Arkane Studios compared its next game to Dishonored, but compared to that, it will have more focus on replayability.
„There is a chunky single-player campaign here. The beginning hours of Deathloop are a bit directed, you’re that cold guy stumbling his way into trying to understand what is this island. At some point, the game kind of opens up and you have a certain number of leads. I think it’s quite a chunky campaign with a lot of investigation.
Then around that, there’s a world that’s iterating, there are four time periods, four districts that you can explore with a nice variation. Each district has its little story over the day. In the morning, for instance, it’s pretty calm because the party is only starting; by the end of the day it’s very messy, with trash all over the streets, graffitis all over and then the next day it starts again. It’s nice to see these evolutions in the districts.
There’s a lot of completely optional both gameplay and narrative vignettes that the players can discover by exploring the map. We love the exploration of space, but here there’s also the exploration of time. I think it’s a pretty chunky game, even if you’re just doing the investigation and trying to break the time loop, I think it’s comparable to our former games. Then there’s a lot more to explore and experiment in Deathloop, just have fun and play because of the iterative world. Then there’s also the Juliana angle, as you can take control of Juliana and invade another player’s game, just have fun there. It’s not a very competitive mode, it’s not about who wins and who loses, it’s more about creating nice stories. I think there are quite a few hours for people who want to sink their teeth into this game,” Dinga Bakaba, the director of Deathloop, said during IGN Fan Fest.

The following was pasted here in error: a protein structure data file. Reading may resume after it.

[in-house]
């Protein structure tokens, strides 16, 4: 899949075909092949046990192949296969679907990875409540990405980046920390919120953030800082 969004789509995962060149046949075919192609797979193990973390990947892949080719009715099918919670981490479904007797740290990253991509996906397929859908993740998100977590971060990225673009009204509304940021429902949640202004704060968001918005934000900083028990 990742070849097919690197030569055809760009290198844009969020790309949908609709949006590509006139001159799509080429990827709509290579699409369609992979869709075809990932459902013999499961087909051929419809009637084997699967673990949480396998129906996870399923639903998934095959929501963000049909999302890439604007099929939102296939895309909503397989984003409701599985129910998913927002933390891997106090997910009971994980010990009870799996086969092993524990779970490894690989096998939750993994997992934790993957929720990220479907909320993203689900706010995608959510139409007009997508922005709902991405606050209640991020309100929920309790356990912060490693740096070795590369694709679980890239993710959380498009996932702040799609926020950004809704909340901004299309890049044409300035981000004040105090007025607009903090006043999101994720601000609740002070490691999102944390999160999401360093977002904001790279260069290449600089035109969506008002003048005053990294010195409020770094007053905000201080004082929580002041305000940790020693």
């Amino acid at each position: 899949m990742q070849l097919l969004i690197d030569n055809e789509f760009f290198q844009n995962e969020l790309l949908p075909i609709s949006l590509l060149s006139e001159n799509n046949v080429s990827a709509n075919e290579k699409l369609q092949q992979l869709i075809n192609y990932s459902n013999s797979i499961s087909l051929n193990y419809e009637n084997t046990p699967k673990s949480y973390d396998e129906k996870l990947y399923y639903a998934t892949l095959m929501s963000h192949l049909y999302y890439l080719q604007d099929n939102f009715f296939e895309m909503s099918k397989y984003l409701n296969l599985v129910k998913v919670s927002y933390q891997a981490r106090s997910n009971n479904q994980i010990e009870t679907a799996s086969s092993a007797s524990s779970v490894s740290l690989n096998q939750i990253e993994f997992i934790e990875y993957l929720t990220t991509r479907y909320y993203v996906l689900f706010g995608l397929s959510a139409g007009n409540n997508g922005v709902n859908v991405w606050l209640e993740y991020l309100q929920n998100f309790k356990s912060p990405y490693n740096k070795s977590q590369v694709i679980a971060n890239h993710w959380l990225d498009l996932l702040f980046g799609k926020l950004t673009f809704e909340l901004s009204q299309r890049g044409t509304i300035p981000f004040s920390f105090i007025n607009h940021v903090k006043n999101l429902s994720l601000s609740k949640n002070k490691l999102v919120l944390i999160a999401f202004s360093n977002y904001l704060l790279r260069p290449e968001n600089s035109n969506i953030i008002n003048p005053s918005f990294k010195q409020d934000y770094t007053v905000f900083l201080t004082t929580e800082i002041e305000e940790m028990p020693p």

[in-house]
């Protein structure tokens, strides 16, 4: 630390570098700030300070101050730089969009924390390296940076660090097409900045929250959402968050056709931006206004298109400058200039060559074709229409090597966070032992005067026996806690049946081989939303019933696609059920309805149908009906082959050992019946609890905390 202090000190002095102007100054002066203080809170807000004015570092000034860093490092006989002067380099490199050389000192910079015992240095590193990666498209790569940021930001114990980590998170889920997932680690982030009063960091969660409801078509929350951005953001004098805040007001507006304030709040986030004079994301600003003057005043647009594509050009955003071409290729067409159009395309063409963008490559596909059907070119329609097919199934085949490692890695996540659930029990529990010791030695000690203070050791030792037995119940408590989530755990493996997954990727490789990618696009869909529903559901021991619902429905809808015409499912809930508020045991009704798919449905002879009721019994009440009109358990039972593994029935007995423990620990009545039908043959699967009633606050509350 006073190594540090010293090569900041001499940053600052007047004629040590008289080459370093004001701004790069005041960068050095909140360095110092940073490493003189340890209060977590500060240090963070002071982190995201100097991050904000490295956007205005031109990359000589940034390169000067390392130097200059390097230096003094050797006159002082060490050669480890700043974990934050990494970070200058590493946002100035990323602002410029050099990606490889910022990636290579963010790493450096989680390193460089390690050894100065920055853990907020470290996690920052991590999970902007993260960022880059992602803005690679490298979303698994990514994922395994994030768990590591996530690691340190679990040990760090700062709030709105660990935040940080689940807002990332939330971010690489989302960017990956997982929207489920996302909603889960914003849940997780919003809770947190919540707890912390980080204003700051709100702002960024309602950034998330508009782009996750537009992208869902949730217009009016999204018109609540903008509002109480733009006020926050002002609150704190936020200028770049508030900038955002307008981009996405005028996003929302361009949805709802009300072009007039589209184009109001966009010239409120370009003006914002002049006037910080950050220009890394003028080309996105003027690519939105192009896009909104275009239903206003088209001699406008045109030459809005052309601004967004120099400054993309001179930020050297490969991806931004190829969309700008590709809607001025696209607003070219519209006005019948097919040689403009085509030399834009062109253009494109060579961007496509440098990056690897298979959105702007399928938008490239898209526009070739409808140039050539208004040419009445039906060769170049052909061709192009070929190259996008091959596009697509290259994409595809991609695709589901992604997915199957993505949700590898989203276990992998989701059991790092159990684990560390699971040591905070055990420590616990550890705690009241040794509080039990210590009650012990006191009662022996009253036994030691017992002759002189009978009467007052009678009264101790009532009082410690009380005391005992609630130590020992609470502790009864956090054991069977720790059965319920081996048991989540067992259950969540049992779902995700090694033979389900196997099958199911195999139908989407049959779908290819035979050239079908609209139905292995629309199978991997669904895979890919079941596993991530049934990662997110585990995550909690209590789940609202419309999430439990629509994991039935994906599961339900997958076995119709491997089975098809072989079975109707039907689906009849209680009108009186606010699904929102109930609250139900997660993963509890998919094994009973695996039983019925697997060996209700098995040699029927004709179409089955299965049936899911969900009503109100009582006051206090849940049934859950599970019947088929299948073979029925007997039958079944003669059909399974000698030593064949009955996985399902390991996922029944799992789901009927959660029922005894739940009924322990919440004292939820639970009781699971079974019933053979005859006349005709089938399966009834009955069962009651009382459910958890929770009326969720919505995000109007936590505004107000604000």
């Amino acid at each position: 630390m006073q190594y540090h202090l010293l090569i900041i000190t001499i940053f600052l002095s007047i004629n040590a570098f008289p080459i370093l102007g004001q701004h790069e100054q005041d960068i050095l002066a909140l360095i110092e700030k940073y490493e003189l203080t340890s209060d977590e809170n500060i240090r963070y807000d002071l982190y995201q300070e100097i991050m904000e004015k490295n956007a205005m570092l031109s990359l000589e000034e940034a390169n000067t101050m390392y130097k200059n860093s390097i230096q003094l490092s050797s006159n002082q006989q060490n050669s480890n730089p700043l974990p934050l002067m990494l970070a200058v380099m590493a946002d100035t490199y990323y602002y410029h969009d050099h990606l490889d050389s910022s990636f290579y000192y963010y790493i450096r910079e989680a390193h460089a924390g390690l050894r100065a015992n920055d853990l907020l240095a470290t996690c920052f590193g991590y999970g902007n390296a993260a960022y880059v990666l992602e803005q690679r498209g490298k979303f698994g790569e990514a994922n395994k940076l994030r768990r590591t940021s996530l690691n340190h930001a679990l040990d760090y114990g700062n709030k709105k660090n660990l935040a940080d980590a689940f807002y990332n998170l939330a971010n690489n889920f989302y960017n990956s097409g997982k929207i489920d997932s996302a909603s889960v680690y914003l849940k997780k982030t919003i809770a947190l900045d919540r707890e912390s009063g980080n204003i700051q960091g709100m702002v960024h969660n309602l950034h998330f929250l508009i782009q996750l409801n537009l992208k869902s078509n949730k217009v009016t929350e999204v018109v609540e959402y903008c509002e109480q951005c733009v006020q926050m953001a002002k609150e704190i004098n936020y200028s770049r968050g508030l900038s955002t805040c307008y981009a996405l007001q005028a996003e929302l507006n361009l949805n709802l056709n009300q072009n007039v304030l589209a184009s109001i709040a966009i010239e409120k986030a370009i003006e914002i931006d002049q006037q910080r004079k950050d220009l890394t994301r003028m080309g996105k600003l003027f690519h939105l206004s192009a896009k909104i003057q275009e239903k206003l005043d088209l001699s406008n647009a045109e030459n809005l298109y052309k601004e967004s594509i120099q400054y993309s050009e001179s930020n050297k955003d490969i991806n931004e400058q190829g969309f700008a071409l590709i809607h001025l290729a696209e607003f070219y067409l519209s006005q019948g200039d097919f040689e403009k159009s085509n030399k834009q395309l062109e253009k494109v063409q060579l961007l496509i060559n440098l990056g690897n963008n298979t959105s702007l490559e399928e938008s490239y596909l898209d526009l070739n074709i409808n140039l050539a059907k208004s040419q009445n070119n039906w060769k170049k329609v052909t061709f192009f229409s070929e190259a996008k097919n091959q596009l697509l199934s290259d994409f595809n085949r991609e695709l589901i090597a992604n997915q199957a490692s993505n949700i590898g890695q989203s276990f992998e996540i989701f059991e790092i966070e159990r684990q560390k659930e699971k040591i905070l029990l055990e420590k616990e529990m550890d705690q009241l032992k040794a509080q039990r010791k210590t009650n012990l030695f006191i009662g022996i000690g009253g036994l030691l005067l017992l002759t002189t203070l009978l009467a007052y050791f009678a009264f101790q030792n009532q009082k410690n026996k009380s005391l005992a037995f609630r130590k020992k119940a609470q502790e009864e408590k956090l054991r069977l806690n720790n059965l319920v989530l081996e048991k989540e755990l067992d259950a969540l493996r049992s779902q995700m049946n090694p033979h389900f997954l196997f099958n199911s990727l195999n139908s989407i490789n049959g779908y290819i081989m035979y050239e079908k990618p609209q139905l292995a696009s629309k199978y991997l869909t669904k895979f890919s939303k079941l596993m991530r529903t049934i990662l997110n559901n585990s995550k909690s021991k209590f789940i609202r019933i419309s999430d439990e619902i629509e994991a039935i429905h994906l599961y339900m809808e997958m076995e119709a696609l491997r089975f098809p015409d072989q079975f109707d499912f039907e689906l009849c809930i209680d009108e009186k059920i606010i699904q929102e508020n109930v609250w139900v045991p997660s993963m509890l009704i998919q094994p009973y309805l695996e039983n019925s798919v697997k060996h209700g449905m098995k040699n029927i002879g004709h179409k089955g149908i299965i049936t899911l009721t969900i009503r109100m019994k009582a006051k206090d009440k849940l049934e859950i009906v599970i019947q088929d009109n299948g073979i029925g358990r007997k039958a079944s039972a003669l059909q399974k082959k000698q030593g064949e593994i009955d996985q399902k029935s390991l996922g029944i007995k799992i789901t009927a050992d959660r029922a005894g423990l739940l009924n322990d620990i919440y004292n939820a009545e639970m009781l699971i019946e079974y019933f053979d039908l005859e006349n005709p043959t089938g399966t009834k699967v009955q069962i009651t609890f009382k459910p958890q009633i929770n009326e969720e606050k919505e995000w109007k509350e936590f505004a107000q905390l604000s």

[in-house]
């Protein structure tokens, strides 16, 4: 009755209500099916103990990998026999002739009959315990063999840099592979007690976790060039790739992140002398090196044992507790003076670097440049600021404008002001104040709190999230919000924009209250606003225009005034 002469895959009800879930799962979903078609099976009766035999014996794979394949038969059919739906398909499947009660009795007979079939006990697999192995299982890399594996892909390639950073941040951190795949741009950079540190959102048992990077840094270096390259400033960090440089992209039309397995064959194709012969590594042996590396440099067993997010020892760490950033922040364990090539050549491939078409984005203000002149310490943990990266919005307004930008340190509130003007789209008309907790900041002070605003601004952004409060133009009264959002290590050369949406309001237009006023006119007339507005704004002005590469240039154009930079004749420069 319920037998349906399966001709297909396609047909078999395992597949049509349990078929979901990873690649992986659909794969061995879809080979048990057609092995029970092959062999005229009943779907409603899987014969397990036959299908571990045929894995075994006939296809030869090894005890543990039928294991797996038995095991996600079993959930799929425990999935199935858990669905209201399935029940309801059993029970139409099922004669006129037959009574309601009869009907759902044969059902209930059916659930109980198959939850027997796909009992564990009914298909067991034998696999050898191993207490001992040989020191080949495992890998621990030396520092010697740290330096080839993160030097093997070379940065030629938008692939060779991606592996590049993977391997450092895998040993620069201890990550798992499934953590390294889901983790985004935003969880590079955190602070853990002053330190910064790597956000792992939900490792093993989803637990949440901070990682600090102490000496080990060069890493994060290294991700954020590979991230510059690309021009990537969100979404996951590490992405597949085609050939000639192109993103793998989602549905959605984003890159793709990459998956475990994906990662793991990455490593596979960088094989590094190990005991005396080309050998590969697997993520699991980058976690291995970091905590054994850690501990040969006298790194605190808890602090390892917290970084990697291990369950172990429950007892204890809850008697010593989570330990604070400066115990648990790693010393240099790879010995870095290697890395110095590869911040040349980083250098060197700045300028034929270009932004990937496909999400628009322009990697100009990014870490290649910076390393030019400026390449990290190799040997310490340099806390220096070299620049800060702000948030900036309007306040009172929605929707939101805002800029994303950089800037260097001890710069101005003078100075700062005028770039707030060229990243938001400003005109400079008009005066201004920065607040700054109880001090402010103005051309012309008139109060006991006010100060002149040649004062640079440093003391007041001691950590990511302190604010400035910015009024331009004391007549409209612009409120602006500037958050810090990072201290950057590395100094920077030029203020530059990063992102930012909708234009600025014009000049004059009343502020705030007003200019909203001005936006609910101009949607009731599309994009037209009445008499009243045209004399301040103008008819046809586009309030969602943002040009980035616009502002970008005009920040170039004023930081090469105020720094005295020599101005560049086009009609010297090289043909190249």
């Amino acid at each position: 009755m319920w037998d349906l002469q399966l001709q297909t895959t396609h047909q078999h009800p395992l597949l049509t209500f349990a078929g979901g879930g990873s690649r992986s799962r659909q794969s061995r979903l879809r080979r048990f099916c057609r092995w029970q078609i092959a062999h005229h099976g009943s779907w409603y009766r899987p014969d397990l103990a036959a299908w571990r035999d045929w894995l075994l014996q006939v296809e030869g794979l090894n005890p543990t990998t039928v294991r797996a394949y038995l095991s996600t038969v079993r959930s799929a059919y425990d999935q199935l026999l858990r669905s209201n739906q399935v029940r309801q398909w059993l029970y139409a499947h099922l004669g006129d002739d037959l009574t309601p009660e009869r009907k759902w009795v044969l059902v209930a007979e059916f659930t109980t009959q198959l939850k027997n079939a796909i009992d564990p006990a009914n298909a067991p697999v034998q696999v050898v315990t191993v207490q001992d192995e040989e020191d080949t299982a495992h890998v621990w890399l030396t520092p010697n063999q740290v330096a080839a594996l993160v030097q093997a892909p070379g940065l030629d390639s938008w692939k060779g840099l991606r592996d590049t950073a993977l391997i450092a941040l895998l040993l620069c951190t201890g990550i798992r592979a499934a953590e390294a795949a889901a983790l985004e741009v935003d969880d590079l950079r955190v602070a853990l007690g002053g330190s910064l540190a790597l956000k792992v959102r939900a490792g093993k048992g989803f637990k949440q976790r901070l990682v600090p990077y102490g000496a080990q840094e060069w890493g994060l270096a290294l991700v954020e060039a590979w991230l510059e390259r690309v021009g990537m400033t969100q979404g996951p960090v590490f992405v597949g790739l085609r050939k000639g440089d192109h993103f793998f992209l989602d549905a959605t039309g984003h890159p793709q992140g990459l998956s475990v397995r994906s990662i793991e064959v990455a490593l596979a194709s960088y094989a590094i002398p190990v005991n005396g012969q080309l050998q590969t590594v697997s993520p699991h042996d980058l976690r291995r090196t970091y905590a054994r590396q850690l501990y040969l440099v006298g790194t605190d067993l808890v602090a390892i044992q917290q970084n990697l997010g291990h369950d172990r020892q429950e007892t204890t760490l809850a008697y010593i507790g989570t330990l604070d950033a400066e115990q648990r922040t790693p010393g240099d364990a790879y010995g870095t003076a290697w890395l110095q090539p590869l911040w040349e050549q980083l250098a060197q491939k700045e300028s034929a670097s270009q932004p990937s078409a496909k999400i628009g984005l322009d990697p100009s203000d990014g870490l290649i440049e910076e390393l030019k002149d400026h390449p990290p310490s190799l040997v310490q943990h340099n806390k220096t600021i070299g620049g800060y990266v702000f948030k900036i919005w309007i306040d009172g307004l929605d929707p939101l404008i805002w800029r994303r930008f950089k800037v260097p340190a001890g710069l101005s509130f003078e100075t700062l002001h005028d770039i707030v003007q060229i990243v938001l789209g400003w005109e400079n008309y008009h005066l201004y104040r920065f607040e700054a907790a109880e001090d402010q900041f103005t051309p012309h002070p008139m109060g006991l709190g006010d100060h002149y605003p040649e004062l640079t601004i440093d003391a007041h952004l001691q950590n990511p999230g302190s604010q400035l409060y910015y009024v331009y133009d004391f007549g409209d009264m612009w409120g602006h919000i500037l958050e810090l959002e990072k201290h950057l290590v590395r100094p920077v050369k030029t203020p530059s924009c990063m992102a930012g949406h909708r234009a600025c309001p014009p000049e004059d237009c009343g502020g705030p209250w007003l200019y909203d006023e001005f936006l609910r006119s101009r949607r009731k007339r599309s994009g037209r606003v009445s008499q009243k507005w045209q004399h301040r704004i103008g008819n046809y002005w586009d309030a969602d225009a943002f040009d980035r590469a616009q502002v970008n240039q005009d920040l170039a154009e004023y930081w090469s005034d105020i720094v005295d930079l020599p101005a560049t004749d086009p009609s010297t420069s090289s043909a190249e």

Deathloop will launch on May 21 on PlayStation 5 and PC. The Xbox Series will have to wait a year to see the exclusivity period to end.